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Author: LateSaver One star, 50 posts Add to my Favorite Fools Ignore this person (you won't see their posts anymore) Number: of 75384  
Subject: Doubling Up? Date: 4/12/1998 4:30 PM
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I keep on hearing about doubling up on one of the four foolish four stocks in posts here on the message board...but when I search through the web pages for explanations in any of the dow dividend approaches, foolish four, etc pages I find no explanation. When would I double up on one of the foolish four stocks? (doubling up meaning purchasing twice as much for one stock then the others?)

Thanks for your reply.
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Author: thewiz Two stars, 250 posts Old School Fool Add to my Favorite Fools Ignore this person (you won't see their posts anymore) Number: 2766 of 75384
Subject: Re: Doubling Up? Date: 4/12/1998 5:54 PM
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Actually, I believe TMF now writes about NOT doubling up on the #2 stock because it adds increased volatility to the portfolio without much added gain. Their preferred method is now the UV4 approach which is explianed in detail in the foolish workshop and the current stocks are updated daily by TMFSheard in the DailyDow.

Hope this helps

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Author: SnootFool Two stars, 250 posts Add to my Favorite Fools Ignore this person (you won't see their posts anymore) Number: 2831 of 75384
Subject: Re: Doubling Up? Date: 4/14/1998 9:59 PM
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The Motley Fool Investment Guide does recommend buying the Foolish Four in the following order: 2,2,3,4,5, thus doubling up on #2. This stock, referred to as the PPP (penultimate profit potential, or something close to it) by Mike O'Higgins, who invented (more or less) the Beat The Dow strategy, supposedly does extremely well, historically speaking. However, when you split your nest egg as indicated you end up with 40% of your $ in one stock, which TMF Sheard thinks is not Foolish. (He cites Intl Paper as a PPP which turned to be a dog rather than a Dog, if you get my meaning.) So, the current Foolish Four does NOT involve doubling up.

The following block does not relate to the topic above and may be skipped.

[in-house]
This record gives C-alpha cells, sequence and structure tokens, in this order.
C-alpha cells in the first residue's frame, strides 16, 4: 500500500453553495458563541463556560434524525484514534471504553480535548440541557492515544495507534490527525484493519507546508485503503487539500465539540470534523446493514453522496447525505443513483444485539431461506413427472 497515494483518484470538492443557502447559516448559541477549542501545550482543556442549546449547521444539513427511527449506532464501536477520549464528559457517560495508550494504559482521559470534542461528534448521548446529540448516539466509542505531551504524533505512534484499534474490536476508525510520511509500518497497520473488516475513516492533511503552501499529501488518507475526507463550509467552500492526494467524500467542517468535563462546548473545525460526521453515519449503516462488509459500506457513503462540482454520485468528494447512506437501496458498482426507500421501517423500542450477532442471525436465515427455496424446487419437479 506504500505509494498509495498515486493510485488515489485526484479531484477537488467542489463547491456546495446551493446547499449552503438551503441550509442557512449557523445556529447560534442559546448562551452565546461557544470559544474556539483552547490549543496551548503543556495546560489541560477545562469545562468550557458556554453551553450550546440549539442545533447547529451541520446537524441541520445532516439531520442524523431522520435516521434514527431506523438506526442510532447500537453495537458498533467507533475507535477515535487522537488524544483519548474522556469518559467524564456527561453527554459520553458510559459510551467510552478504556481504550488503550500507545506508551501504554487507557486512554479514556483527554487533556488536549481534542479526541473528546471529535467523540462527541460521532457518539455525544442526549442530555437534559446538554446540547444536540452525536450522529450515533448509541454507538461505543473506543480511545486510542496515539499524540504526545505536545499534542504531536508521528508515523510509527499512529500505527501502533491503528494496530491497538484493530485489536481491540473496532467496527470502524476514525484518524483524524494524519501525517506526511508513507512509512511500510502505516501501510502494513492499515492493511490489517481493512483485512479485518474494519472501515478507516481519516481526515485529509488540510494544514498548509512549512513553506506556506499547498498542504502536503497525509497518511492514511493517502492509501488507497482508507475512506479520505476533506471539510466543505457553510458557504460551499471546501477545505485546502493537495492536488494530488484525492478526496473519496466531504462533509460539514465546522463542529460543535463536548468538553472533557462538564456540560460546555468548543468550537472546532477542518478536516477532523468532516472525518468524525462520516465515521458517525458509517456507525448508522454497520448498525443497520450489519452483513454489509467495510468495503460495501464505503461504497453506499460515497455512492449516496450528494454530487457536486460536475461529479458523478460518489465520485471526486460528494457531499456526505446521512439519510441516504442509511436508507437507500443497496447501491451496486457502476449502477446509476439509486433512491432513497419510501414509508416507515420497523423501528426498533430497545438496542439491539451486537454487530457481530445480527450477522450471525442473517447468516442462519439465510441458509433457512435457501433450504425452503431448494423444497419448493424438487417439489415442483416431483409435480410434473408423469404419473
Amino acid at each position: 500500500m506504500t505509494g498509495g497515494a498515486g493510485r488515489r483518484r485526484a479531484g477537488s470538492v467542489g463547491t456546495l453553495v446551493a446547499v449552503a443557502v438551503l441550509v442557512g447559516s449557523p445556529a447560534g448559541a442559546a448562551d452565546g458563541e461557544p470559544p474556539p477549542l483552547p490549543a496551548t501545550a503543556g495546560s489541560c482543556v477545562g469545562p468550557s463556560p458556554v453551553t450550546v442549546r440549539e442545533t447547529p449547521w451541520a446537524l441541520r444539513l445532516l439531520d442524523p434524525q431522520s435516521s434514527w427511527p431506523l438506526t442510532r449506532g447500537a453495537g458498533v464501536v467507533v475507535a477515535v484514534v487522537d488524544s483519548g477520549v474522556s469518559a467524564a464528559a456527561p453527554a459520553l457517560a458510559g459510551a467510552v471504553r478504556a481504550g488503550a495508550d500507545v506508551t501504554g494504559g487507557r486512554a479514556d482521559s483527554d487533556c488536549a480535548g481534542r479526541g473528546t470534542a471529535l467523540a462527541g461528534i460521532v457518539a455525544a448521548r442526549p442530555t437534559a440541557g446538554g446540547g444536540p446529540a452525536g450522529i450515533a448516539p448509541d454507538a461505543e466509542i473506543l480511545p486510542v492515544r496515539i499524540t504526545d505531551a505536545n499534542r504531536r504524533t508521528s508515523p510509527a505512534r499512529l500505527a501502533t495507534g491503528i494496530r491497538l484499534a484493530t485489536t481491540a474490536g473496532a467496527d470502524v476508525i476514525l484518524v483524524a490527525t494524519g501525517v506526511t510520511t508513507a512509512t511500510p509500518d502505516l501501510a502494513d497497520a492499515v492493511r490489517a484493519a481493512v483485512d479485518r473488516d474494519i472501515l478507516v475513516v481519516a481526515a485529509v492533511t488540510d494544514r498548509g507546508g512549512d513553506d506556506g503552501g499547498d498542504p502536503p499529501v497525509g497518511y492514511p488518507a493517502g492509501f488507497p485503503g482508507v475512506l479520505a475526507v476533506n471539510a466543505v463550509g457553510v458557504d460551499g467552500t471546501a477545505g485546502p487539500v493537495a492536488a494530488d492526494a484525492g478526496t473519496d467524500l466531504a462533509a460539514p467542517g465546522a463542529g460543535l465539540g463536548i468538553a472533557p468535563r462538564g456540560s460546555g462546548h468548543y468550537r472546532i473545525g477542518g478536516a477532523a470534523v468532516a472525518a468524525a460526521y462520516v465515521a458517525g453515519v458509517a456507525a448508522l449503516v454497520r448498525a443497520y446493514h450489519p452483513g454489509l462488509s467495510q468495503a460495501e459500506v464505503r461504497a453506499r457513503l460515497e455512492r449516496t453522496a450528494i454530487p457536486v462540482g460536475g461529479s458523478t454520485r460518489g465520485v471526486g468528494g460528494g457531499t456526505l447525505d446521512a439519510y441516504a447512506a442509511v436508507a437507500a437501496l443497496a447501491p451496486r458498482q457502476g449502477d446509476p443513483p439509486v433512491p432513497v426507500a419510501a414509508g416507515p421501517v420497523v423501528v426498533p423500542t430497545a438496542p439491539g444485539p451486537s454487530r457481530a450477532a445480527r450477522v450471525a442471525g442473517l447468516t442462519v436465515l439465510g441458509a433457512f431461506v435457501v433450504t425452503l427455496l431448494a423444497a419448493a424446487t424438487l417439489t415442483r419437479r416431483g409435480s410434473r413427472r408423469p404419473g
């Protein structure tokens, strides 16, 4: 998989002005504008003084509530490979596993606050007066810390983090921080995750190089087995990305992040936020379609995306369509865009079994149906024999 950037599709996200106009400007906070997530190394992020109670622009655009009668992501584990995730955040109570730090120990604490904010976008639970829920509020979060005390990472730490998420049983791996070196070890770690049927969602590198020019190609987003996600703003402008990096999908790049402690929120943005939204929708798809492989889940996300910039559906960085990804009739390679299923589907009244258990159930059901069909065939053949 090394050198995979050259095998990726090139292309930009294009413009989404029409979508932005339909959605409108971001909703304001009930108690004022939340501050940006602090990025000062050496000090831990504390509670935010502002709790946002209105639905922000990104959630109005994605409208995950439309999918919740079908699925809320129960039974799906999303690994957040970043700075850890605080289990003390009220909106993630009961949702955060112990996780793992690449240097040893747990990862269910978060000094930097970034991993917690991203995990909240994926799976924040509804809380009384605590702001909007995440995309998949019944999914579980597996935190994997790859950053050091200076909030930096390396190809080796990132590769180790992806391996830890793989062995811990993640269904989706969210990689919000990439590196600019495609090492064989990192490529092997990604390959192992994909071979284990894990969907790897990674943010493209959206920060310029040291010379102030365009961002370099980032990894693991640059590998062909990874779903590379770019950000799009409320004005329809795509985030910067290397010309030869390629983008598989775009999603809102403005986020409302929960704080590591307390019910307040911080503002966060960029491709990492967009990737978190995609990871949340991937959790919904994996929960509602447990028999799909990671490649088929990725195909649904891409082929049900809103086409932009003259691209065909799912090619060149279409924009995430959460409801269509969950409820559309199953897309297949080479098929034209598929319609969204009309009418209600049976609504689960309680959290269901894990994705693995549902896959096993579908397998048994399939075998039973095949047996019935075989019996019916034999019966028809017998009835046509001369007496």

BTW, in another change from the book, the number 1 stock (the UPP- ultimate etc,etc) is no longer discarded as a matter of course. The UPP (the cheapest BTD 10) is only kicked out if it ALSO is the highest dividend yielder. Check out the Foolish Four (formerly Daily Dow) page earlier this year for the changes.
Hope this helps

Chris S.

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Author: MrJones One star, 50 posts Add to my Favorite Fools Ignore this person (you won't see their posts anymore) Number: 2853 of 75384
Subject: Re: Doubling Up? Date: 4/15/1998 1:15 PM
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SnootFool wrote:

< The Motley Fool Investment Guide does recommend buying the Foolish Four in the following
order: 2,2,3,4,5, thus doubling up on #2. This stock, referred to as the PPP (penultimate profit
potential, or something close to it) by Mike O'Higgins, who invented (more or less) the Beat The
Dow strategy, supposedly does extremely well, historically speaking. However, when you split your
nest egg as indicated you end up with 40% of your $ in one stock, which TMF Sheard thinks is not
Foolish. (He cites Intl Paper as a PPP which turned to be a dog rather than a Dog, if you get my
meaning.) So, the current Foolish Four does NOT involve doubling up.
BTW, in another change from the book, the number 1 stock (the UPP- ultimate etc,etc) is no
longer discarded as a matter of course. The UPP (the cheapest BTD 10) is only kicked out if it
ALSO is the highest dividend yielder. Check out the Foolish Four (formerly Daily Dow) page
earlier this year for the changes.
Hope this helps>

And I might add that this year it looks like the new
approach would have saved me lots of pain. My doubling
up (last September) was on ... Phillip Morris! My
returns are about 3%, with the drag all being caused
by the one stock I doubled up on. Using the new
approach the returns would currently be around
7%. Of course, both numbers sadly lag the S&P for
the same period, but I'll use the fact that I'm
in an IRA to switch my holding period to starting
in January every year. Recent research seems to
show that there are abnormally large returns awaiting
those whose start their DDA approaches in January.

MrJones




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